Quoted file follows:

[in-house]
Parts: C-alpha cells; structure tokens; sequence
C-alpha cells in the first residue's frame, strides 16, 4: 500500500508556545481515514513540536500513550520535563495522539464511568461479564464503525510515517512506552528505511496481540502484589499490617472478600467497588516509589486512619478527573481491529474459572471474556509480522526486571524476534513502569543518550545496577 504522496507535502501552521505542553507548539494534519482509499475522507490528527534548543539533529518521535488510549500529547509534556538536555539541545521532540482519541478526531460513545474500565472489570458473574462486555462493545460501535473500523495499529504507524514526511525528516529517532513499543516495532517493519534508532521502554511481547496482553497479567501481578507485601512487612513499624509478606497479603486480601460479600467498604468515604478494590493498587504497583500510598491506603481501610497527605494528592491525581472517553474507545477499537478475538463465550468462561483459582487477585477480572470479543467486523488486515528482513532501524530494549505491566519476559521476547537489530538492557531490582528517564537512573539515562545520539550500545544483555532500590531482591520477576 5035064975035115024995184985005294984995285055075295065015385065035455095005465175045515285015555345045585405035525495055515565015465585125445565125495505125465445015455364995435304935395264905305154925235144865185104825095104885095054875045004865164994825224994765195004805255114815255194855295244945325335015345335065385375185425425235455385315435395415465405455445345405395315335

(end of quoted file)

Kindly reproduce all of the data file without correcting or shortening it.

[in-house]
Parts: C-alpha cells; structure tokens; sequence
C-alpha cells in the first residue's frame, strides 16, 4: 500500500508556545481515514513540536500513550520535563495522539464511568461479564464503525510515517512506552528505511496481540502484589499490617472478600467497588516509589486512619478527573481491529474459572471474556509480522526486571524476534513502569543518550545496577 504522496507535502501552521505542553507548539494534519482509499475522507490528527534548543539533529518521535488510549500529547509534556538536555539541545521532540482519541478526531460513545474500565472489570458473574462486555462493545460501535473500523495499529504507524514526511525528516529517532513499543516495532517493519534508532521502554511481547496482553497479567501481578507485601512487612513499624509478606497479603486480601460479600467498604468515604478494590493498587504497583500510598491506603481501610497527605494528592491525581472517553474507545477499537478475538463465550468462561483459582487477585477480572470479543467486523488486515528482513532501524530494549505491566519476559521476547537489530538492557531490582528517564537512573539515562545520539550500545544483555532500590531482591520477576 5035064975035115024995184985005294984995285055075295065015385065035455095005465175045515285015555345045585405035525495055515565015465585125445565125495505125465445015455364995435304935395264905305154925235144865185104825095104885095054875045004865164994825224994765195004805255114815255194855295244945325335015345335065385375185425425235455385315435395415465405455445345405395315335